The MagPi, Issue 42

The MagPi Issue 42This month’s instalment of The MagPi, the official magazine of the Raspberry Pi Foundation, includes a short project I created upon request from editor Russell Barnes: soldering a reset switch to a Raspberry Pi Zero.

While part of a feature on projects specifically for the Zero, the reset switch mod is actually applicable to any modern Raspberry Pi. It makes use of the RUN header, which when shorted out causes the processor on the Pi to act as though the power has been briefly cut. The result: an instant hard reboot, even if you’ve found a way to crash the system hard. The header also doubles as a remote power switch: if the Pi is powered off but plugged into a live power supply, shorting the RUN header will begin the boot process.

Attaching a switch to the reset header is as simple as soldering two pins, but the audience of the magazine spans the gamut from absolute beginner to highly-qualified engineer. As a result, a very specific angle was chosen for the tutorial: introducing someone to the art of soldering, using the simple two-pin reset switch as a less daunting entry point than the significantly larger GPIO header soldering project found back in Issue 40.

As always, the tutorial includes plenty of photography taken in my home studio. For much of the work I do, I’ve found my Nikon 40mm macro lens to be indispensable; the only time it typically leaves my camera is if I’m doing portraiture or low-light photography (in which case it’s replaced by an f1.8 50mm prime lens) or if I need wide-angle or telephoto shots (15-35mm and 70-300mm lenses respectively) during event coverage.

The tutorial, plus various exciting Pi-related things written by people other than myself, can be found gracing the shelves of supermarkets and newsagents throughout the country, or can be downloaded free of charge from the official website under a Creative Commons licence.

The Official Raspberry Pi Projects Book

The Official Raspberry Pi Projects BookI’ve been writing for The MagPi, the official magazine of the Raspberry Pi Foundation, since its major relaunch under the editorial leadership of Russell Barnes. That’s long enough to have built up a reasonable amount of content – and it’s that content you’ll find the The Official Raspberry Pi Projects Book, published today under a Creative Commons licence.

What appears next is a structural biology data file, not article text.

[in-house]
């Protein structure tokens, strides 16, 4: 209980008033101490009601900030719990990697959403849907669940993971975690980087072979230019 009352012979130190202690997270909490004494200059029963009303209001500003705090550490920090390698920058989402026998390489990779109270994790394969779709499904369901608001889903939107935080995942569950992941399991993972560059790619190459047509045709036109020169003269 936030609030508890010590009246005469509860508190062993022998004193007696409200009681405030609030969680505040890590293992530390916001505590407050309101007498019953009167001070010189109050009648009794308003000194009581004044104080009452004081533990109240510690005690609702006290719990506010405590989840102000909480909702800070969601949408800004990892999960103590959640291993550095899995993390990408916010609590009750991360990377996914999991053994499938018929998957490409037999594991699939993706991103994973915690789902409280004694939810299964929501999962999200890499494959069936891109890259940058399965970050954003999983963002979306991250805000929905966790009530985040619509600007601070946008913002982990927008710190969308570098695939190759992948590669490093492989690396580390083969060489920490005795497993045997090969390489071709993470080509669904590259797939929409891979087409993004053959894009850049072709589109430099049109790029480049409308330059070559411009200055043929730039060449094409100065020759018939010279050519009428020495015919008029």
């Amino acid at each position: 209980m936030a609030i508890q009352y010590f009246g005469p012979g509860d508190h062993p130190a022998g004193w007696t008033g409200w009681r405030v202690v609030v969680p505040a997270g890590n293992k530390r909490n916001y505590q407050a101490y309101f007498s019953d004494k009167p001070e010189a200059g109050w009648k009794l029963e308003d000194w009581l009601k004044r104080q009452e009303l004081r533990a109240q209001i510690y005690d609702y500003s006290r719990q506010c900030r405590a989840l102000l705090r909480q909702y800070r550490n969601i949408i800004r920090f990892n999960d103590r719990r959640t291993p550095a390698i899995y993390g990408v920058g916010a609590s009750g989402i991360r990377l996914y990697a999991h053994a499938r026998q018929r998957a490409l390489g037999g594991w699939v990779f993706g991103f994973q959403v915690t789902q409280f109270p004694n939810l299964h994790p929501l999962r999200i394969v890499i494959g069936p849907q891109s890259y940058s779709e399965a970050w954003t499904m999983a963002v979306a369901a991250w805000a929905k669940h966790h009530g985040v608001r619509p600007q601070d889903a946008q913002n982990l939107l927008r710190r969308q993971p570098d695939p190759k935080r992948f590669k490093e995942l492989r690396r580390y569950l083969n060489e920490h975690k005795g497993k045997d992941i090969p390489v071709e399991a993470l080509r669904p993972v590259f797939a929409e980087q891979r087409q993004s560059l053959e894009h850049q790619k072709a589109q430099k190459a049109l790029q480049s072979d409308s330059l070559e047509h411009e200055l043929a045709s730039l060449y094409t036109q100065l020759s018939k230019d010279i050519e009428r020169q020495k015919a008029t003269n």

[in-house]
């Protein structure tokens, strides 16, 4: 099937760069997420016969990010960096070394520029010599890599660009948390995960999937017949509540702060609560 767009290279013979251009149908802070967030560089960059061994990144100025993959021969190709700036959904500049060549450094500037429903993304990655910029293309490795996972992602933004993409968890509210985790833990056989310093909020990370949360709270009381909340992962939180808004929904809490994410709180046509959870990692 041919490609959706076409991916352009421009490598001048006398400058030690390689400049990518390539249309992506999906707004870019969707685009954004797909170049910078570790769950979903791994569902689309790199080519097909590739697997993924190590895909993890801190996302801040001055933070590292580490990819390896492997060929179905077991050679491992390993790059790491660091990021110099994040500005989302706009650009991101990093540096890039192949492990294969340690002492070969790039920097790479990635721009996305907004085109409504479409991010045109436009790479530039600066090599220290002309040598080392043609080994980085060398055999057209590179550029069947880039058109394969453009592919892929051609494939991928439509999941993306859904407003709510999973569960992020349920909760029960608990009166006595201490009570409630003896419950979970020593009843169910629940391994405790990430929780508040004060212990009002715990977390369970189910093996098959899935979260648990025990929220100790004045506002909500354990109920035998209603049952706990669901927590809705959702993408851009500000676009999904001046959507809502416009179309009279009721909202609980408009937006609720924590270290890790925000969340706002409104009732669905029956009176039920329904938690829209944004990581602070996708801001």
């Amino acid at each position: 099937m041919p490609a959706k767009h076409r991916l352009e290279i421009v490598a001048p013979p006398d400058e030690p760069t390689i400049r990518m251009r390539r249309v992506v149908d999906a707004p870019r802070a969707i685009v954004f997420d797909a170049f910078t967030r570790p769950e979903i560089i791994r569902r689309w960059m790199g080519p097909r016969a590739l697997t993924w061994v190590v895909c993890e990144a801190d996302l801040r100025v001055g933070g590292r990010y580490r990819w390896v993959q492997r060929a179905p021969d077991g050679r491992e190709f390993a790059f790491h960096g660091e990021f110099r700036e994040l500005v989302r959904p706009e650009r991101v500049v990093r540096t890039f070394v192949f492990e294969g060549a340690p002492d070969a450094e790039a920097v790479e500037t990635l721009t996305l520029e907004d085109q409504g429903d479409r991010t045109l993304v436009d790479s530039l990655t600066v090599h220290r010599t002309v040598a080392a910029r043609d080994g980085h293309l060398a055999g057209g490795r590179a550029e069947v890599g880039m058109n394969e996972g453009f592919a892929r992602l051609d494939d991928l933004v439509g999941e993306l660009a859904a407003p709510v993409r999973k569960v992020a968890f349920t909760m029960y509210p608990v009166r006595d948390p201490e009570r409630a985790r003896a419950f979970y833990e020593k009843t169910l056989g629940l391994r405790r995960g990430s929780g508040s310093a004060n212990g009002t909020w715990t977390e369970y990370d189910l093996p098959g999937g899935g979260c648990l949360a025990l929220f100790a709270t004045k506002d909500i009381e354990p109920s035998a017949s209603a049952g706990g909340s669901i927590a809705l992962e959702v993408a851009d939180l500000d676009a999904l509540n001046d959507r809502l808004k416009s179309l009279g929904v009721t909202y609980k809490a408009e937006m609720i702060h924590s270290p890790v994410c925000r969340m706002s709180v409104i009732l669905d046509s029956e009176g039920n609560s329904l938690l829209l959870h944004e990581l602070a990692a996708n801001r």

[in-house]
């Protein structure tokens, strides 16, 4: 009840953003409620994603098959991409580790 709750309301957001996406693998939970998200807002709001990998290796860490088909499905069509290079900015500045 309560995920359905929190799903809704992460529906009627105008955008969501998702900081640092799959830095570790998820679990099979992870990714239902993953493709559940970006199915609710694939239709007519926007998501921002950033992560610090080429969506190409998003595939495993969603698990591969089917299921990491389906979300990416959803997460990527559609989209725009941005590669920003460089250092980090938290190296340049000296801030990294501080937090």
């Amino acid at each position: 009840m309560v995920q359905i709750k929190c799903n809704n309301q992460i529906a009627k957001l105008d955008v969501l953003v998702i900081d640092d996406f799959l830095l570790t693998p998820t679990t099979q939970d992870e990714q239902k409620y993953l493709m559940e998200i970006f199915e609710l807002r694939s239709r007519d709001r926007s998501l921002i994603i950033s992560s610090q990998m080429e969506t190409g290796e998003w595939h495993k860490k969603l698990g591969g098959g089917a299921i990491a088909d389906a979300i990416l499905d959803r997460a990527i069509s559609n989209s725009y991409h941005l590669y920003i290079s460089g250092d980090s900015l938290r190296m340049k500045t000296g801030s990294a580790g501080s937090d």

Inside the 200 page book, which is available in print and as a DRM-free PDF download, you’ll find several pieces of my work. The first is entitled ‘Crowdfundings Greatest Hits,” an eight-page investigation of some of the biggest Pi-related crowd-funded projects around – and some of its biggest failures, too. This was a great piece to work on, involving plenty of research and interviews, and was the first to break the news that Azorean was relying on additional external investment to fulfil rewards in its Ziphius campaign – rewards which have still not been fulfilled, more than a year after its original launch date.

You’ll also find reprints of several of my reviews: there’s the Pimoroni Display-o-Tron 3000 add-on, the Weaved IoT remote access system, the 4Tronix Agobo low-cost robot chassis, Velleman’s 3D Printing Pen, and the excellent Swanky Paint from local coding outfit WetGenes. Naturally, each is accompanied by photography which is also published under a Creative Commons licence – and is, as always, available for reuse from my Flickr page.

This marks the first book to which I have contributed which is published under a Creative Commons licence, but it certainly won’t be the last. Allowing for free non-commercial reuse and encouraging sharing and copying, it’s an approach at the complete opposite end of the spectrum to that taken by most publishers – and one of which I heartily approve.

You can download The Official Raspberry Pi Projects Book for free from the official website, while print copies are available from the swag store or the usual high-street outlets.

The MagPi, Issue 34